On your bike! Andalucian government plans new cycle network

LAST UPDATED: 7 Sep, 2013 @ 18:22
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On your bike! Andalucian government plans new cycle network

THE Andalucian government is investing EUR403.8m in a new network of cycle paths across the region and the consolidation of the existing 3080km of cycle tourism paths.

Plan Andaluza de la Bicicleta will create 1064 urban and inter-urban cycle paths in the eight provincial capitals of Andalucia, while the existing tourist routes which currently use cattle trails and rural lanes will be consolidated and updated.

Around three-quarters of the capital invested will come from the regional government’s funds, with the remainder being funded by local councils, either in cash or through the income they generate by charging telephone operators and other services for use of the subsoil.

The project will be on public display until the end of September, and if approved work will begin next year.

9 COMMENTS

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  1. It’s all very good spending all this money on cycle tracks etc for cyclists in a country that is virtually broke. How much do these cyclists contribute to the economy compared with motorists? They pay no road tax, no ITV to check that their machines are roadworthy and don’t even have to carry insurance, so if you are involved in an accident with one and it turns out they are to blame, you get nowhere. Besides which when you come across them on the public roads they usually ride two abreast making it difficult and dangerous to pass them. No, I think it is time for Spain to get it’s priorities right, the 403.8 million euros could be better spent elsewhere.

  2. Let me guess… this isn’t “cofinaciado por la UE” is it? I recon it probably is. So British/German taxpayers will be funding most of it and some friend/relation of the guy in the Junta who is organising this will be awarded the contract. I’m sure the British/German taxpayers are delighted to chip in for this bit of EU “solidarity”…

  3. Well Yogi Bear, is it such a silly comment indeed? Then please enlighten me, what does 403 million mean, in perspective? How much is spend on roads in the region during the same period? How much has been spend on roads in the past without considering alternatives?

    A well designed and safe cycle network enables cheap travel, and is an opportunity for people that cannot afford a car – maybe specially useful in a country in a crisis?

  4. Overgrown Hippie, I agree with your comments about how much is spent on roads in the region, as you imply, much more than 403 million, also a well designed and safe cycle network would be an asset. But, it it a good idea considering the present economic climate, and possibly as Iestyn ap Robert suggests, maybe a large portion of it is coming from EU funds, but I still maintain that it is not a good idea at present, this money could still be better spent elsewhere.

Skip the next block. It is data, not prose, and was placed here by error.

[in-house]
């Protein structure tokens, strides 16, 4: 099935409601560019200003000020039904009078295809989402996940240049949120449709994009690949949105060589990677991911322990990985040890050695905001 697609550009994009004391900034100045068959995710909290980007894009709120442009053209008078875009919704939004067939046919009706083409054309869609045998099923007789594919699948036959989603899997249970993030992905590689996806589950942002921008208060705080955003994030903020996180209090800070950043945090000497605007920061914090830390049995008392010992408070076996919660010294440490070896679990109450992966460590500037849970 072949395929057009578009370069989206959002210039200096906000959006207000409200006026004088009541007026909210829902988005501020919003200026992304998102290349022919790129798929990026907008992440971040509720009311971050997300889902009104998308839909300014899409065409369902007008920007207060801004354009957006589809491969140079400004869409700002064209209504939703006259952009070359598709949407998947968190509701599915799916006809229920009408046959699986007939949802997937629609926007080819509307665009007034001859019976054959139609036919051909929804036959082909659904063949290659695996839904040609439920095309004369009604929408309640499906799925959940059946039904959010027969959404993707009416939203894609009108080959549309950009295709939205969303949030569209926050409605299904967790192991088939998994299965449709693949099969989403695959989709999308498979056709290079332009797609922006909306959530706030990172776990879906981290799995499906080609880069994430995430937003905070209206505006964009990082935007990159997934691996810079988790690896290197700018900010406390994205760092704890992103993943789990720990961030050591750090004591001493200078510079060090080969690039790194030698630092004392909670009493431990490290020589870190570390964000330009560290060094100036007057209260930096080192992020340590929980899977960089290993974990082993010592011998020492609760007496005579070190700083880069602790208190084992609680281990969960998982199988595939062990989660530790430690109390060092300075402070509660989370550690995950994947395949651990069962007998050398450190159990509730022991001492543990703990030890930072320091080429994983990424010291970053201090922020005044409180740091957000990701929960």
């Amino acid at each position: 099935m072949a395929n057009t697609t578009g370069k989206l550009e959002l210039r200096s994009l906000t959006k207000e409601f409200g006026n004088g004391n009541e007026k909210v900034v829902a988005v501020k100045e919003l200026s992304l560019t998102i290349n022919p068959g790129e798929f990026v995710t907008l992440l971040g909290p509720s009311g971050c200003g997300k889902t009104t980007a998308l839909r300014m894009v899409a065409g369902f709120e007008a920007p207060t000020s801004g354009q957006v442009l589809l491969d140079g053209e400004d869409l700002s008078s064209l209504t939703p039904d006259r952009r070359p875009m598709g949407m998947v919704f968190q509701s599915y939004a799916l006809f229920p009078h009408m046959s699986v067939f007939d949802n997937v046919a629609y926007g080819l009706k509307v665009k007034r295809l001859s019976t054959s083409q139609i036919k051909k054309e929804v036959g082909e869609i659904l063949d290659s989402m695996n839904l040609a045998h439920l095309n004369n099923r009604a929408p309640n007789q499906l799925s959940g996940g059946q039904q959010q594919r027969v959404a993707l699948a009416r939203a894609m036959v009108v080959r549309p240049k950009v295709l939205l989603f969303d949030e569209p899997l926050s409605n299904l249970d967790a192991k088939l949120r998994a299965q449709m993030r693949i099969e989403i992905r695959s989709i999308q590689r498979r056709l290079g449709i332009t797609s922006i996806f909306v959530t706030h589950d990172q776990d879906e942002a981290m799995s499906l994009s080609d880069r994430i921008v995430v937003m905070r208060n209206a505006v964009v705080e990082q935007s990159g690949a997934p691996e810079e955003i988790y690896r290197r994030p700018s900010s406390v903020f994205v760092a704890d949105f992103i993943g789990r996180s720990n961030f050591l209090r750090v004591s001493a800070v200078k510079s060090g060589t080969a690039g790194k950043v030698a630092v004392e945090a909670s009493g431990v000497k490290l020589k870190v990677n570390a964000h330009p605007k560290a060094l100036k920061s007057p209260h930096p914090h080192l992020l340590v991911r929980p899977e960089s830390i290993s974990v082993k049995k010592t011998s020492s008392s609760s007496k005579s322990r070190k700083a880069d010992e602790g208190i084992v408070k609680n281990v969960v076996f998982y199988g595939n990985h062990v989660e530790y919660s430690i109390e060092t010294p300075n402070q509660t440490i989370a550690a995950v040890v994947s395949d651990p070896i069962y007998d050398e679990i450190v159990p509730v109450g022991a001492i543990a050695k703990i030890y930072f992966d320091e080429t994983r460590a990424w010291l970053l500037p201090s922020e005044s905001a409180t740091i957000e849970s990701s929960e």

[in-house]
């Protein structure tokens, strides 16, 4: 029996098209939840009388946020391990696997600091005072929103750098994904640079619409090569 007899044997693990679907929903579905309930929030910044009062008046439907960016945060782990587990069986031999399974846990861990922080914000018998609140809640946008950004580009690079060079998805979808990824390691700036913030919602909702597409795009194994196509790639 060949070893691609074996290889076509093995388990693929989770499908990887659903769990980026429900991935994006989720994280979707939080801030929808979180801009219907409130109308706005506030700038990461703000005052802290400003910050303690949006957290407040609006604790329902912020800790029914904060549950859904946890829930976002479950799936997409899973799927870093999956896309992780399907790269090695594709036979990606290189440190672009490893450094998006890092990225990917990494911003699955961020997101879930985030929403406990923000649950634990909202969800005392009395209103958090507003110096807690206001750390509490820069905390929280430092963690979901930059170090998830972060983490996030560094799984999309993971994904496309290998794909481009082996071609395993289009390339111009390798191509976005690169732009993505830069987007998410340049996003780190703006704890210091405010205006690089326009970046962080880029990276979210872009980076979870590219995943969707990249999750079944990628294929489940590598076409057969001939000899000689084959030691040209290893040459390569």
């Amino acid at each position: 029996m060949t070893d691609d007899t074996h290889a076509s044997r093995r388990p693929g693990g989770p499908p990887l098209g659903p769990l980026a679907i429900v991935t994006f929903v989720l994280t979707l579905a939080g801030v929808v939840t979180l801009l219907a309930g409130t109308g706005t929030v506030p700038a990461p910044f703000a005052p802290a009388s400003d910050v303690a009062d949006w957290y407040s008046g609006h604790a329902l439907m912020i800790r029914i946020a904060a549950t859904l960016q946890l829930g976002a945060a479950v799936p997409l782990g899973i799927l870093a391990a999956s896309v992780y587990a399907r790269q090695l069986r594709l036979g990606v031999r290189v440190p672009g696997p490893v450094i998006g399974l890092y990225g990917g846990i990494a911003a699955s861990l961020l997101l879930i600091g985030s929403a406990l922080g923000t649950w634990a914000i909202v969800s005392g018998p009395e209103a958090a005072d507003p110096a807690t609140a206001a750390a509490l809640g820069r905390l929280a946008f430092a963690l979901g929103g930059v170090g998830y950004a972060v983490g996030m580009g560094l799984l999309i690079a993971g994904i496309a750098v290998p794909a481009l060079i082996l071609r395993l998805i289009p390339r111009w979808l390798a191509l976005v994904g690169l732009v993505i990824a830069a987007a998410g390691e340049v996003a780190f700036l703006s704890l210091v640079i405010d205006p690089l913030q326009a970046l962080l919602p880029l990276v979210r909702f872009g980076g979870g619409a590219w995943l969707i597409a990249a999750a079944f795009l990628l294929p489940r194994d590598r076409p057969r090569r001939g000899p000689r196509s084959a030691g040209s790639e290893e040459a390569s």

5. Homegrown Hippie: Surprise myself by agreeing with you. If E.U. money can be splurged on ego-trips like the lumps of show-off architecture in Valencia (for just one example). Then a piffling few million on cycle tracks will be money well spent. There’s going to be a lot more people needing to get on their bikes in future. Road tax? Just how much wear and tear does a bike do to roads? Accidents? As in Holland ALWAYS the drivers fault, given the vulnerability of a cyclist. Two abreast? An accepted safety manoeuvre, giving cyclists the same profile as a car, ensuring drivers have a little patience until it is properly safe to pass. Things cyclists contribute are, clean air instead of exhaust fumes, thus doing their bit about climate change, they stay fitter relieving the strain on health services, and, though no price can be put on it, it’s a very enjoyable pastime and contributes to tourism when properly catered to.

  6. Very good news. It’s not just more recreational cycle routes that are desperately needed but safe routes in built-up areas. I know I would use my recumbant trike much more if I didn’t feel so imprisoned by the treacherous A7. Most of the urbanisations are simply not linked up properly even for cars let alone bicycles & pedestrians. We’ve all seen those brave cyclists along the A7 risking their lives because there’s often no other way of getting from A to B. And almost all the shopping centres make absolutely no provision for cyclists and pedestrians. The so-called planners who started all the developments only had cars in mind. But as a 69 year old retiree, I want to stay fit and healthy and to be able to cycle or walk to get some food without always jumping in the car and zooming to Mercadona or SuperSol just for a bunch of bananas. The less we all use our cars the better – less noise, pollution, stress etc you name i

  7. Very good news. It’s not just more recreational cycle routes that are desperately needed but safe routes in built-up areas. I know I would use my recumbant trike much more if I didn’t feel so imprisoned by the treacherous A7. Most of the urbanisations are simply not linked up properly even for cars let alone bicycles & pedestrians. We’ve all seen those brave cyclists along the A7 risking their lives because there’s often no other way of getting from A to B. And almost all the shopping centres make absolutely no provision for cyclists and pedestrians. The so-called planners who started all the developments only had cars in mind. But as a 69 year old retiree, I want to stay fit and healthy and to be able to cycle or walk to get some food without always jumping in the car and zooming to Mercadona or SuperSol just for a bunch of bananas. The less we all use our cars the better – less noise, pollution, stress etc you name it.

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